Time has published a pretty good wrap-up of the various failings of security that allowed the U-Trou Bomber, Umar Abdulmutallab, to board the flight from Amersterdam to Detroit with enough high explosive to bring down a loaded airplane sewn into his underwear — notwithstanding the warnings from his father and the other circumstances that should have tipped off our security agencies. The Time article makes clear that, at minimum, we need to improve our cumbersome system for identifying potential terrorists and sharing information about them.
The continuing story about the failed effort by the U-Trou Bomber, Umar Abdulmutallab, to blow up a Northwest Airlines flight from Amsterdam to Detroit will be interesting to follow in the next few days. It is pretty clear that it was mostly due to luck and faulty detonation that we avoided another deadly terrorist attack that would have killed hundreds, It also is clear that the unsuccessful attack exposed some serious flaws in our air travel security and some ambiguous standards that, in this case, seemed to operate in a way that made us less secure. Finally, we also have been warned that there are many other suicide bombers ready to try to succeed where the U-Trou Bomber failed. We should take that warning to heart and act promptly to shore up our security apparatus.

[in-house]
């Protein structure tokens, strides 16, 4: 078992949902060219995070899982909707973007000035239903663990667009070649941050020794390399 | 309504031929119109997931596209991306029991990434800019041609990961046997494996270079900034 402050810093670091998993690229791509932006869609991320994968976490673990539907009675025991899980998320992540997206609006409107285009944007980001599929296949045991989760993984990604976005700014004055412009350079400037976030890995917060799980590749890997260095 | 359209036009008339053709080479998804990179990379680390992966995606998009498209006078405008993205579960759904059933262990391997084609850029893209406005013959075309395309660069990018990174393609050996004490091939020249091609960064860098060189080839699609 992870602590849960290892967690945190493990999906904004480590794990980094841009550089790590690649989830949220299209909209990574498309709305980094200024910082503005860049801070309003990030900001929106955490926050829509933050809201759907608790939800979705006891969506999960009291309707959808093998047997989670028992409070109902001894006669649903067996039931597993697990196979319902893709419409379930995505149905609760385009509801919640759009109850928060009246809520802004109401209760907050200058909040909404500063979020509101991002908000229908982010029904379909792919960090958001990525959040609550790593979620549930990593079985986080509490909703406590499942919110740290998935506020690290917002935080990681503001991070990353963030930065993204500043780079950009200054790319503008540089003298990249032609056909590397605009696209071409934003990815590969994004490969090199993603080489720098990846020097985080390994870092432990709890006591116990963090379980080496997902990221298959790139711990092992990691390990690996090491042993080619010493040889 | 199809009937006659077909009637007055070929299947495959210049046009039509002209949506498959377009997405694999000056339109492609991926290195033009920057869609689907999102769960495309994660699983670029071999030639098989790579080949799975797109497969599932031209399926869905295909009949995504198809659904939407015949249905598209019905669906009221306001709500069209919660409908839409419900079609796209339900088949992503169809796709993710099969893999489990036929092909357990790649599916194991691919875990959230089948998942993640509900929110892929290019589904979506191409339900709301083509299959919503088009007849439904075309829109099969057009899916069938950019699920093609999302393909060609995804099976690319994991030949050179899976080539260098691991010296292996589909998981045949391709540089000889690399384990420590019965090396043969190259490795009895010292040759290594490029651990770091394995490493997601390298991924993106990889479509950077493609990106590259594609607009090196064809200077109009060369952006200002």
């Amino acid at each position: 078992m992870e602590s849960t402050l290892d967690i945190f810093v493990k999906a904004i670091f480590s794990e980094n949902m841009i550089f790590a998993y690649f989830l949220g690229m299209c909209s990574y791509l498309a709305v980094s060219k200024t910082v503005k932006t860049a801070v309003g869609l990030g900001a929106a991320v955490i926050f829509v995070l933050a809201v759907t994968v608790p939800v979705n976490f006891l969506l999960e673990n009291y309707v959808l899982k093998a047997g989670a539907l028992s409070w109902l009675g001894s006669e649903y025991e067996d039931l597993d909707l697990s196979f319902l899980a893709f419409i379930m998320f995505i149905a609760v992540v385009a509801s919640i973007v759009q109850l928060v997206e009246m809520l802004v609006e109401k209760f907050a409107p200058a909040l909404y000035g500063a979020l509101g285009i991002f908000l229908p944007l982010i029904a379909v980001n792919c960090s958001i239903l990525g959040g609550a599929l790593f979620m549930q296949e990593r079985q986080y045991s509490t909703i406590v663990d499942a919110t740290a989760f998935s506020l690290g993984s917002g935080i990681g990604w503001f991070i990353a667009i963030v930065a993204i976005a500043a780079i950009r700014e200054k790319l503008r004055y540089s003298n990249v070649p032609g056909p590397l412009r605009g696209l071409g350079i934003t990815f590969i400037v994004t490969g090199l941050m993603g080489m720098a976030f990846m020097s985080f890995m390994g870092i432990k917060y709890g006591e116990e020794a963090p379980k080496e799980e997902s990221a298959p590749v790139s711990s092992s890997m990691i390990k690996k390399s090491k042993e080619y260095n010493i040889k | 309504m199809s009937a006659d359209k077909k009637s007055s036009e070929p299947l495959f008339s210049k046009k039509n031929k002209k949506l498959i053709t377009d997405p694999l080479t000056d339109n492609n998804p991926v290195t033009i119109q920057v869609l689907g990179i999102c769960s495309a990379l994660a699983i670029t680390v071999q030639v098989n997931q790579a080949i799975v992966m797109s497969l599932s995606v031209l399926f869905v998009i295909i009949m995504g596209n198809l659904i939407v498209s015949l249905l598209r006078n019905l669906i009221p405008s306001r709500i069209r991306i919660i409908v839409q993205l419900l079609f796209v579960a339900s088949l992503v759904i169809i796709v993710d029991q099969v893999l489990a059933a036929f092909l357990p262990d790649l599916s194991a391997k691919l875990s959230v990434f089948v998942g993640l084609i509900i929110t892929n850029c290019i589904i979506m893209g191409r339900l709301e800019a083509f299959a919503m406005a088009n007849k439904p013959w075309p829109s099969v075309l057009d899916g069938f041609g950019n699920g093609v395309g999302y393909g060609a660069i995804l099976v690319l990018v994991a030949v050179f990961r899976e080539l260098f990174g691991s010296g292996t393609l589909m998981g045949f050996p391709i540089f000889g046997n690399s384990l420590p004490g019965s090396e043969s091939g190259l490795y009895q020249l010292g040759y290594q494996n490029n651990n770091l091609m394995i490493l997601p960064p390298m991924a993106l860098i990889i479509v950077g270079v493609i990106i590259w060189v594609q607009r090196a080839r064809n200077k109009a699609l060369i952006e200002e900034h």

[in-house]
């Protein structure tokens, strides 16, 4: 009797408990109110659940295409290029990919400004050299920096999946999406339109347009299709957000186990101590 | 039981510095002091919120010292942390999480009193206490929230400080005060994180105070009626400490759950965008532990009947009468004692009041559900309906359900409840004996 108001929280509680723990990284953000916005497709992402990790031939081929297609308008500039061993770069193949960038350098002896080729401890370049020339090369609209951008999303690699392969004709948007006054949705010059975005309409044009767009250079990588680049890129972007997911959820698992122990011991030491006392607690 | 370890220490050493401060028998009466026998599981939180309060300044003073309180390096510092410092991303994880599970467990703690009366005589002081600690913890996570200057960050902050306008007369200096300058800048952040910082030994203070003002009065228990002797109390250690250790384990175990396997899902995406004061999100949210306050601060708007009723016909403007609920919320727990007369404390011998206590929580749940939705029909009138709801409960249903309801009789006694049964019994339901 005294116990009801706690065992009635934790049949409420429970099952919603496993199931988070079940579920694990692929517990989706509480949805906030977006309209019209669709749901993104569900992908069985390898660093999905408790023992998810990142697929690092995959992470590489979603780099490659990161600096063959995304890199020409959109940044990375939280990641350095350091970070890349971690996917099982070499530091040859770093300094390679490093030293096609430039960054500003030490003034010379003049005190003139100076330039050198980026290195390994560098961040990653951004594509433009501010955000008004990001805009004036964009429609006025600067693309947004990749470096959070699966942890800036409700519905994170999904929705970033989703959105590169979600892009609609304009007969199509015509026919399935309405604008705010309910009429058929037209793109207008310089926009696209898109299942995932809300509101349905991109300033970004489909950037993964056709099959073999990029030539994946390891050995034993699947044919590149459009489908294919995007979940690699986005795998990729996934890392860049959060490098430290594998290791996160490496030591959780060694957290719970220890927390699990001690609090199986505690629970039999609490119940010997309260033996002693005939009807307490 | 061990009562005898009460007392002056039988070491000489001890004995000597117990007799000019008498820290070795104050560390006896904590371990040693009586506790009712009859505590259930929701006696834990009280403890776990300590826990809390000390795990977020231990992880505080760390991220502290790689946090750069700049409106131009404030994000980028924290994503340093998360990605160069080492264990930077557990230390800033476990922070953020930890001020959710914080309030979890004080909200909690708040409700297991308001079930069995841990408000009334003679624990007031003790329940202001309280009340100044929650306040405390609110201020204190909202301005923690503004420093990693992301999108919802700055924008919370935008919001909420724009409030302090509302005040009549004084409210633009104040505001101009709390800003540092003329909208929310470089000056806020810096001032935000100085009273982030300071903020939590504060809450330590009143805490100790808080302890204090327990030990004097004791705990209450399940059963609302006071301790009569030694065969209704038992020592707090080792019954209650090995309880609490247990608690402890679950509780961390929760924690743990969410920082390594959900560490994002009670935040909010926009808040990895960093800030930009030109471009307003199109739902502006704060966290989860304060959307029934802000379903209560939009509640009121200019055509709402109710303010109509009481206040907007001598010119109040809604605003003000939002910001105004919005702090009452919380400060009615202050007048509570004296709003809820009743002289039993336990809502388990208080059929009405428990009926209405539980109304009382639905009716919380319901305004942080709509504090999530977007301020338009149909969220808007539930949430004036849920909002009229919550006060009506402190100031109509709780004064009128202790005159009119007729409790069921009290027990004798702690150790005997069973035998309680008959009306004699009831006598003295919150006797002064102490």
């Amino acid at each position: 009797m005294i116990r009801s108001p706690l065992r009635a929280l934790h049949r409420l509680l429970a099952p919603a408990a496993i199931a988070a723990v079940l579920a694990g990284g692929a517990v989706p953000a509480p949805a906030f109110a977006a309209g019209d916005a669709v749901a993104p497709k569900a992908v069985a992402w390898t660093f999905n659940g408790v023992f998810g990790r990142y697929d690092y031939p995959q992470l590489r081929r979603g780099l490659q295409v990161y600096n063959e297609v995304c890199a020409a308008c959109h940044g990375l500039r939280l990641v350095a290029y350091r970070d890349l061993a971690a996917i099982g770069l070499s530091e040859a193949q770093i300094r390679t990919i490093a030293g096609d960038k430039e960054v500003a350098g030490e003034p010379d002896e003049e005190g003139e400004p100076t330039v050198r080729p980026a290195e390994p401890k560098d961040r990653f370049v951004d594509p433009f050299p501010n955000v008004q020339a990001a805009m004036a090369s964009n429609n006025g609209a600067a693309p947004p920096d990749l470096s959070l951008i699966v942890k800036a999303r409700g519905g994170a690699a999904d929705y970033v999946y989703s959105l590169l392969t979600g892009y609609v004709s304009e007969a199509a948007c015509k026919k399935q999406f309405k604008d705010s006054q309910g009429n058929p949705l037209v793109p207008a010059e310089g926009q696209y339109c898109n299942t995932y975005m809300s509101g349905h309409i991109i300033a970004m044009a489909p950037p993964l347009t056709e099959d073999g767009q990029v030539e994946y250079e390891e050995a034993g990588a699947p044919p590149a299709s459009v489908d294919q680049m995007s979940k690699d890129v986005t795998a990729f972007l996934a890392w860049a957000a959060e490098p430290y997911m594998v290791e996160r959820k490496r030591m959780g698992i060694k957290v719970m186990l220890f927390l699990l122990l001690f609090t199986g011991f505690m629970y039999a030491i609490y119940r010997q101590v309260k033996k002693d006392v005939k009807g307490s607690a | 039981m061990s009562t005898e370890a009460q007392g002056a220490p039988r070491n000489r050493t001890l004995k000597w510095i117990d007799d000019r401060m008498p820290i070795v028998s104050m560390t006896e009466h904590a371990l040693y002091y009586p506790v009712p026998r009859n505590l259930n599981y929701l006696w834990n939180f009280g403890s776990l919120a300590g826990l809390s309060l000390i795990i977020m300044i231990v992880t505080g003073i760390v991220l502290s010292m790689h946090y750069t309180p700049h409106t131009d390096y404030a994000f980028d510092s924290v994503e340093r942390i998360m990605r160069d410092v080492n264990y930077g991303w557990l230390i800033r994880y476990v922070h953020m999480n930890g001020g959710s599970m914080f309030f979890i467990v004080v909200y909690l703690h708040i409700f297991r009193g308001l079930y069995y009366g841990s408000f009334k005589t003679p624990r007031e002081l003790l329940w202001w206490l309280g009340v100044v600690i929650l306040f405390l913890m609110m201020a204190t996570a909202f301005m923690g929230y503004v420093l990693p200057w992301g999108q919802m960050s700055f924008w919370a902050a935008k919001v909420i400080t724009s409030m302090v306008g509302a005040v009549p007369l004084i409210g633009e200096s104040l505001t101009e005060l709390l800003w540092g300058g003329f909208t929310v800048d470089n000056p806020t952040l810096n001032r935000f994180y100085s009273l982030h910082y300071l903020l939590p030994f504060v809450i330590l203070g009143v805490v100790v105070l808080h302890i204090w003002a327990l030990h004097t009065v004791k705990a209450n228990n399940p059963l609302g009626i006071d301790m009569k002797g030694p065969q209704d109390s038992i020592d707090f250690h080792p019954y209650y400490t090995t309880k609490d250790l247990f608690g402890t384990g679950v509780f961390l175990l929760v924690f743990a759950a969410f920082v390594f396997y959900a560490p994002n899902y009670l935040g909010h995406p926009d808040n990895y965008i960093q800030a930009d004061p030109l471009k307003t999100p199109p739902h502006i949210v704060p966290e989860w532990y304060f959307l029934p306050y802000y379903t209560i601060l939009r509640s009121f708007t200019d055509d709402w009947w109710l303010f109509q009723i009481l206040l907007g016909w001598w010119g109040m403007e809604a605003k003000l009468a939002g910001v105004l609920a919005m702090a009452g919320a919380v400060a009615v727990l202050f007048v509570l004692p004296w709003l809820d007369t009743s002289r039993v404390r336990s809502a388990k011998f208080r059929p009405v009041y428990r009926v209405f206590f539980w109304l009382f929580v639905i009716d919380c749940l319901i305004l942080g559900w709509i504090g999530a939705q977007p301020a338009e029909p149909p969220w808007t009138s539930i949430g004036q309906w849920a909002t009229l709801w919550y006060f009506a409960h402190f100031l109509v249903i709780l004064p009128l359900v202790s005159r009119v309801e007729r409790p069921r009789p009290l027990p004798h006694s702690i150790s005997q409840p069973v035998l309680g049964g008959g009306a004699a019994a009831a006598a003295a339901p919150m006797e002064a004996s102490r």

President Obama has ordered a thorough review of our air travel security, which I think is the right first step. (It certainly is a more reassuring approach than Department of Homeland Security Secretary Napolitano’s absurd initial statements that the “system worked,” despite the obvious failings that allow Abdulmutallab to go forward with his plot.) Although it would have been better if our systems had foiled this attempt in the first instance, it is crucial that we not allow recriminations about the current deficiencies in our systems to prevent us from fixing the problems. From what I’ve read, I think we need to make sure that the State Department and its embassies, which received the warning about the potential danger from Abdulmutallab’s father, share such information with the Department of Homeland Security. We also need to communicate more effectively with our allies; in this case, Great Britain apparently had Abdulmutallab on some kind of watch list, yet he nevertheless was able to board a plane to the United States. I also think that, as a rule of thumb, if someone’s father makes the effort to warn us that his son or daughter may be a dangerous potential terrorist, we should accept that as “reasonable grounds” to put the individual on a no-fly list and revoke any visas they may have. Let’s also not be afraid to give a meaningful pat-down search to someone who buys their ticket with cash and doesn’t seem to be carrying luggage consistent with their announced travel plans.
It appears that this particular incident was made possible only because multiple “red flags” were disregarded. It’s time to start paying attention to those red flags, and acting on them.